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Witch

Damian Walford Davies
ISBN-13: 
9781854115799
Format: 
Paperback
Publication Date: 
Monday, June 4, 2012
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"Overall, Witch is an intriguing and moving poetry collection, which revisits an old story to throw a new and disturbing light on gender and power." - Planet

"...vividly imaginative, intelligent and engrossing." – New Welsh Review

"...Walford Davies brilliantly confirms the terrifying cultural power of language. A masterly work perhaps comes to speak most chasteningly through the implacable cultural and linguistic contingencies it sets in play" Poetry Wales

With the narrative pull of a novel and the vibrancy of a play for voices, Damian Walford Davies’s Witch offers a thrilling portrait of a Suffolk village in the throes of the witchcraft hunts of the mid-seventeenth century. The poems in this collection are dark spells, compact and moving: seven sections, each of seven poems, each of seven couplets, are delivered by those most closely involved in the ‘making’ of a witch. The speakers – from Thomas Love the priest, the villagers who slowly succumb to suspicion and counter-accusation, the ‘discoverer of witches’ Francis Hurst, and the ‘witch’ herself – authentically conjure a war-torn society in which religious paranoia amplifies local grievances to fever pitch. Witch is a damning parable that chimes with the terror and anxieties of our own haunted age.

REVIEWS

REVIEW by Laura Wainwright, Wales Arts Review

Tuesday, October 2, 2012

‘My garden borders on the deadfold / where they murder down the lambs’, Thomas Love, a priest living in an English village in the mid-seventeenth century, ruefully confides in the opening section of Damian Walford-Davies’s brooding book-length poetic sequence, Witch. In this fascinating and deeply unsettling work, Walford-Davies vividly recreates the world of the Suffolk witch hunts, where scores of women and men were persecuted and brutally punished for allegedly practicing witchcraft. The largest witch trial in English history – an event that culminated in the execution by hanging of eighteen people – took place in the Suffolk village of Bury St Edmonds in 1645.

Set two years prior to this, from February 1643 through to March 1644, in the midst of the English Civil War, Witch records the events and exposes the social climate of hypocrisy and suspicion, and zealotry and corruption, that feeds malicious rumours about a mother and daughter and leads to their indictment as witches.

Its seven parts, in which the characters at the centre of the hysteria all put forward their conflicting, subjective and often skewed accounts – from gossiping, superstitious villagers to the Witchfinder General-like Francis Hurst, ‘Discoverer of witches’, and Valentine Lind, the ‘Judge of Assize’ – lend the book an irresistible narrative drive. ‘She came / towards me on the causeway’, Nicolas Strelley, an influential local gentleman, claims, for example:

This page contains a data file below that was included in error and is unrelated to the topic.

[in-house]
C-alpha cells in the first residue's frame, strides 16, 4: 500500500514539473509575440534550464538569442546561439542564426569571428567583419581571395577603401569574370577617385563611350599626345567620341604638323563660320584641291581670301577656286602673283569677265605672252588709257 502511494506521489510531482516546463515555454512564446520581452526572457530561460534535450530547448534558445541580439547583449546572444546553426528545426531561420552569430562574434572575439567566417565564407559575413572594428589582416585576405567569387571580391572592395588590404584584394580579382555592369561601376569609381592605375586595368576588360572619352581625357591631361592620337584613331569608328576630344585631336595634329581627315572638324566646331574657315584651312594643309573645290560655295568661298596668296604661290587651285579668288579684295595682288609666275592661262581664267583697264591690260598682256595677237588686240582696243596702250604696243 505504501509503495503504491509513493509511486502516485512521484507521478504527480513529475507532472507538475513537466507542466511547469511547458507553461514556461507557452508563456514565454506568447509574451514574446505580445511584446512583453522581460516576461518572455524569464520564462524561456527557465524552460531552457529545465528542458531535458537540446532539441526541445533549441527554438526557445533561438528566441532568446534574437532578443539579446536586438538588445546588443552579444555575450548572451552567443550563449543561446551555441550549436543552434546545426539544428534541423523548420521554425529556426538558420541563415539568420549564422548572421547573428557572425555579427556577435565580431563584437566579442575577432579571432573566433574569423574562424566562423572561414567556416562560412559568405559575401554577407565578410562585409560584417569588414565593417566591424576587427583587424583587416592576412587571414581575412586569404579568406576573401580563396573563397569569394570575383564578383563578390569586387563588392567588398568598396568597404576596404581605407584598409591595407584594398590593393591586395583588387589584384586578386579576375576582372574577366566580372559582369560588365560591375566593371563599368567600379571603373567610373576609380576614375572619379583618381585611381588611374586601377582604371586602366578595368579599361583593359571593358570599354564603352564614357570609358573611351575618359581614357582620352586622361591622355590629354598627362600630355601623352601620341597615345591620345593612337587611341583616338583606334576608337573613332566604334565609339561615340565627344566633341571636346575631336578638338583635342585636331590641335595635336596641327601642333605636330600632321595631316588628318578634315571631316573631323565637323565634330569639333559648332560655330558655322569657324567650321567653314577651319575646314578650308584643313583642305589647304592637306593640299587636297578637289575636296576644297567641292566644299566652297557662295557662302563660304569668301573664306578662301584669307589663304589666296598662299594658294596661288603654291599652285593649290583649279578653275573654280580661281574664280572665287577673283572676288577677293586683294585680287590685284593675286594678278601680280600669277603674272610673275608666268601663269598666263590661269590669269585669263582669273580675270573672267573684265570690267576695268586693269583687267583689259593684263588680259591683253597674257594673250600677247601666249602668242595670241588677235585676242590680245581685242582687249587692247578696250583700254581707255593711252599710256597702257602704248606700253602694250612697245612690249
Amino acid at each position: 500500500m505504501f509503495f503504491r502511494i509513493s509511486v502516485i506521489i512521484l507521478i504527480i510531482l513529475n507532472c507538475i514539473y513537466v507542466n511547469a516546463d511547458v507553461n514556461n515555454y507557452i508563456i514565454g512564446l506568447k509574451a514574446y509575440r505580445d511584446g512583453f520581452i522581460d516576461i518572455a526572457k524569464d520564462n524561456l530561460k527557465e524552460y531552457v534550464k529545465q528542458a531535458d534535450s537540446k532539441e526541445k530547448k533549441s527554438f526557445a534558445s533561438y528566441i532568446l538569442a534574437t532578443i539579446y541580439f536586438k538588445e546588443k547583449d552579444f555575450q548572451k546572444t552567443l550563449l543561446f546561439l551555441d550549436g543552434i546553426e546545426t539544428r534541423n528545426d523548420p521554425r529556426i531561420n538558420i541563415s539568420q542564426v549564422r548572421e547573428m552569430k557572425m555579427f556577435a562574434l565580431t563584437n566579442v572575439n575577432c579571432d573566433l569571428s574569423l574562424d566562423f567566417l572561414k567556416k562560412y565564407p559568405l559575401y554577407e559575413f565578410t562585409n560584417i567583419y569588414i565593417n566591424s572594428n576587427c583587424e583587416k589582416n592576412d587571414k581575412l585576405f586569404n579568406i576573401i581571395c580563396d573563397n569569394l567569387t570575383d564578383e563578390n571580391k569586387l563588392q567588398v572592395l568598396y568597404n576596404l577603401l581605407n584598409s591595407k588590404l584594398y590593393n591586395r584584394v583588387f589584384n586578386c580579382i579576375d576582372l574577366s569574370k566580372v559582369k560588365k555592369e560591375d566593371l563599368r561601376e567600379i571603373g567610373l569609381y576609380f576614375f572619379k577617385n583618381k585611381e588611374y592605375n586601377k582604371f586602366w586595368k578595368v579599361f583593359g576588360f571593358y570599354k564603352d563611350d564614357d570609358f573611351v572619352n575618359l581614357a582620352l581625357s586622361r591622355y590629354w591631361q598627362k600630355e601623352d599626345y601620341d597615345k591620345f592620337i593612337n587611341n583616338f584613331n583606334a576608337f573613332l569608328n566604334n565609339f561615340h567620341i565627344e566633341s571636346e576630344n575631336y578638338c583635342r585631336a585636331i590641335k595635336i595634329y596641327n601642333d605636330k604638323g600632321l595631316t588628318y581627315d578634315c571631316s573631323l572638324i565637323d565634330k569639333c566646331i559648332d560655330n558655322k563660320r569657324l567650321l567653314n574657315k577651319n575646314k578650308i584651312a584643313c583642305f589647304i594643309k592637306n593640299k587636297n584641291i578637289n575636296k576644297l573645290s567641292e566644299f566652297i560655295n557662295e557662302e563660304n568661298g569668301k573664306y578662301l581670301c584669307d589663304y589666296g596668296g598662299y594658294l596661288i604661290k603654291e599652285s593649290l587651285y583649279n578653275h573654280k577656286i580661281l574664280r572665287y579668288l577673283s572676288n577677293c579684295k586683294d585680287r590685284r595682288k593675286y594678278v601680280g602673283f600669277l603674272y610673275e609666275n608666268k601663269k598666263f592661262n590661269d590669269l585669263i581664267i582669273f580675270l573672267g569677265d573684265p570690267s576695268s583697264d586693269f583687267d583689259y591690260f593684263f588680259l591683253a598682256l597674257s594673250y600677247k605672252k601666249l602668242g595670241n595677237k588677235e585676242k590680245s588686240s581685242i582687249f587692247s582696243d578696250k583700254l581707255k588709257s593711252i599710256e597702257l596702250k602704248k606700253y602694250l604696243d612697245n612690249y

flaunting spears of loosestrife

from the marsh. My horse

shucked, stammered – pitched

me into rippling weed.

From the brink she offered

flowers. Sodden, I saw

my wife again, a woman

on a slender lip of land

drawn shrill against the sky.

Her purple petals dazzled. Love!

I tendered. Then I said it: witch.

Walford-Davies maintains the taut couplet form of the above lines throughout, eloquently reinforcing the poems’ interrelated themes of fear, obduracy and control. In its exploration of these themes and, of course, in its historical subject matter, Witch cannot escape comparison with Arthur Miller’s dramatic portrayal of the more famous 1692 witch trials in Salem, Massachusetts. Just as The Crucible spoke to the realities of McCarthyism in 1950s America, however, Witch has a similarly ‘shrill’ parabolic quality, warning against ongoing intolerance, discrimination and abuses of power in our twenty-first century world.

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Review from New Welsh Review

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"...Witch is a well-crafted work of historical fiction, a vividly imaginative and intelligent collection that makes one look forward to more." New Welsh Review

12/12/2012 - 11:52

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Anonymous's picture

Review from New Welsh Review

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No votes yet

"...Witch is a well-crafted work of historical fiction, a vividly imaginative and intelligent collection that makes one look forward to more." New Welsh Review

12/12/2012 - 11:52
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